Ten years of experience with liver transplantation for familial amyloid polyneuropathy in Japan: Outcomes of living donor liver transplantations

Yo Ichi Takei, Shu Ichi Ikeda, Toshihiko Ikegami, Yasuhiko Hashikura, Shin Ichi Miyagawa, Yukio Ando, Hiroyuki Furukawa, Motohide Shimazu, Masaki Kitajima, Hideya Kamei, Yoshihiko Maehara, Rie Nakao, Katsuyoshi Hatakeyama, Masatoshi Makuuchi, Yuichi Matsui, Koji Umeshita

Research output: Contribution to journalArticlepeer-review

41 Citations (Scopus)


Object: We summarize 10 years of experience with liver transplantation for FAP patients in Japan and review the current opinions regarding this treatment for FAP. Methods and patients: All basic report data on patients at the time of transplantation were registered with the Japanese Liver Transplantation Society (JLTS). Based on the JLST report data, more detailed information on FAP patients was requested from each center. Results: Living donor liver transplantation (LDLT) for FAP patients was first performed in Japan in 1993. LDLT has since been performed in 41 FAP patients, including nine cases of temporary auxiliary partial orthotopic liver transplantation (APOLT). Orthotopic liver transplantation (OLT) from cadaveric donors for FAP patients began in 1999, but only one FAP patient has subsequently undergone this procedure. Of these total of 43 FAP patients, 36 are currently alive: the one-year survival rate of patients after transplantation was 93%, and the five-year survival rate of these cases was 77%. Preoperative clinical severity and the nutritional status of patients are correlated with their outcome after liver transplantation. Domino (sequential) liver transplantation has been carried out in 20 domino recipients with end-stage liver diseases. Of the 20 domino recipients, 12 are currently alive. Conclusion: For FAP patients, these outcomes after the operation were very similar to those of OLT from cadaveric donors reported in other countries. Therefore, we concluded that for the treatment of FAP, LDLT from a living donor is equally effective as OLT from a cadaveric donor.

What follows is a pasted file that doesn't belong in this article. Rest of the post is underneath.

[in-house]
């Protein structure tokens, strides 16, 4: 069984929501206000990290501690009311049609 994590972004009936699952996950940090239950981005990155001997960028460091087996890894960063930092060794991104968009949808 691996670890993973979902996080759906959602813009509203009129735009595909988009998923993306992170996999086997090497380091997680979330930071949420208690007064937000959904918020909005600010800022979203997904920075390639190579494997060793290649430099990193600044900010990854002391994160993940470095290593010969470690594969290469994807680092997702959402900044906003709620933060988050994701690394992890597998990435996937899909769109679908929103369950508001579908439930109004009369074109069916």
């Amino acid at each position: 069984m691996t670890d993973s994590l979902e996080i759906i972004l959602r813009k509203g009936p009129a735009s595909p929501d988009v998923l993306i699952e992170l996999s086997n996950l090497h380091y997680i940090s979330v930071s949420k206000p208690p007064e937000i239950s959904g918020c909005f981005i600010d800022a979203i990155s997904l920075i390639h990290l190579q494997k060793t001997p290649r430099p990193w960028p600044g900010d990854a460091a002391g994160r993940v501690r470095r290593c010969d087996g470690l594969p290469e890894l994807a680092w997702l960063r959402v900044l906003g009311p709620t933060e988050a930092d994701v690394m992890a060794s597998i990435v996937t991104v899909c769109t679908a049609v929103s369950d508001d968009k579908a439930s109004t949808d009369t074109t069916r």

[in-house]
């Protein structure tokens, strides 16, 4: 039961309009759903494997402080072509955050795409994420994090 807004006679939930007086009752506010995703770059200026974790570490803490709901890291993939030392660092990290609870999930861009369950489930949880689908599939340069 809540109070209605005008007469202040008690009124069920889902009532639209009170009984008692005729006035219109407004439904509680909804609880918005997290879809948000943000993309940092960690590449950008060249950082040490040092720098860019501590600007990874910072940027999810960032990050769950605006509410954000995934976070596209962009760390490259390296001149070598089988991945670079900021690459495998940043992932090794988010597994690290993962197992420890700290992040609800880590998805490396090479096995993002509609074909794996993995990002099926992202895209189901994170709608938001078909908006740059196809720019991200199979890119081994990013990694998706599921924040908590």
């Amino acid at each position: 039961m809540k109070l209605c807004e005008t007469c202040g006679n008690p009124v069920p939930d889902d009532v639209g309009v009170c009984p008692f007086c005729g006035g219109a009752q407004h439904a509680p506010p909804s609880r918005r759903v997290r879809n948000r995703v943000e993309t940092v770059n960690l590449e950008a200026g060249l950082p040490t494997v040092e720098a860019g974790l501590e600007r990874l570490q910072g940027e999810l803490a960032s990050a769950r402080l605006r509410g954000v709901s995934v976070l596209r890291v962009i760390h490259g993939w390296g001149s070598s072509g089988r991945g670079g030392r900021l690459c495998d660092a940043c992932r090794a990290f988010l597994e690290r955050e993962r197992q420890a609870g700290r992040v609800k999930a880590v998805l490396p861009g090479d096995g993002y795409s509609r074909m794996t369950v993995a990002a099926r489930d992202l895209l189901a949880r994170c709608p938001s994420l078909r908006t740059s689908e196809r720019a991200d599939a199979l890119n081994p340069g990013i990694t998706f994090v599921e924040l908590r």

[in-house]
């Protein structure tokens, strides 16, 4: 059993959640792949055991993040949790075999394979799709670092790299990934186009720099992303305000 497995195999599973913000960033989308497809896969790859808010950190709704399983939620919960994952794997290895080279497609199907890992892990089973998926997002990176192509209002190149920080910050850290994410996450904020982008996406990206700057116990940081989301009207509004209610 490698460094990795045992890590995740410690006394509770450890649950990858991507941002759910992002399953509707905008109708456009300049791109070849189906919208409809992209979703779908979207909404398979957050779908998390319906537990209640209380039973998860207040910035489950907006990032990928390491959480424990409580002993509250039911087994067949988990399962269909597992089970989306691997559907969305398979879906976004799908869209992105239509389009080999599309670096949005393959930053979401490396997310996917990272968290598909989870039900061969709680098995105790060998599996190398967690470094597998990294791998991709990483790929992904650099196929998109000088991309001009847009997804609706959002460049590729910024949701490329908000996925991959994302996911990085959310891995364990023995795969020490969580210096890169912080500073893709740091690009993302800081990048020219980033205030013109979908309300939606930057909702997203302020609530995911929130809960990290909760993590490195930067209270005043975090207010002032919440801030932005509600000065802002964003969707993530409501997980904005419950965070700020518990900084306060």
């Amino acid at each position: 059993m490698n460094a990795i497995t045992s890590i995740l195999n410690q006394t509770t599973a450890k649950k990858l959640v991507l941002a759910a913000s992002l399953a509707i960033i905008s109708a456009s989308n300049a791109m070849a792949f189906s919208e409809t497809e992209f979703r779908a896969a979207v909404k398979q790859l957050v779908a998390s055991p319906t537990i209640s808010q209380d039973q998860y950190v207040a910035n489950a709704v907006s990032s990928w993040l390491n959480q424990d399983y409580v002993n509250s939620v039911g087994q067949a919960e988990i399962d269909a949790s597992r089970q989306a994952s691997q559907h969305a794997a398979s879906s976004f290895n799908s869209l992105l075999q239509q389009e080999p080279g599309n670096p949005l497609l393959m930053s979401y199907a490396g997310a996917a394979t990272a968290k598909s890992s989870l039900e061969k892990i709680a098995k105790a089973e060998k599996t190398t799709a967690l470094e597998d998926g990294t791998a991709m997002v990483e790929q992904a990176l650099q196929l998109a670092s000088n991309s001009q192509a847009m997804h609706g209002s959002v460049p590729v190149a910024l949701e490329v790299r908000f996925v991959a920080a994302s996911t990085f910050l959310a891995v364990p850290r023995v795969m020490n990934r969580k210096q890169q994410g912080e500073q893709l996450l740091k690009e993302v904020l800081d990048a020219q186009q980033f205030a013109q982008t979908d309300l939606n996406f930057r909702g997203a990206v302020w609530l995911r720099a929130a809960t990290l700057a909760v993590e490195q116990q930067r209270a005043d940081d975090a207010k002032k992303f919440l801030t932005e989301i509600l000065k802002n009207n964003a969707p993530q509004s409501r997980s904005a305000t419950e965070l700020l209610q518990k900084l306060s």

Original languageEnglish
Pages (from-to)1151-1156
Number of pages6
JournalInternal Medicine
Issue number11
Publication statusPublished - 2005

All Science Journal Classification (ASJC) codes

  • Internal Medicine


Dive into the research topics of 'Ten years of experience with liver transplantation for familial amyloid polyneuropathy in Japan: Outcomes of living donor liver transplantations'. Together they form a unique fingerprint.

Cite this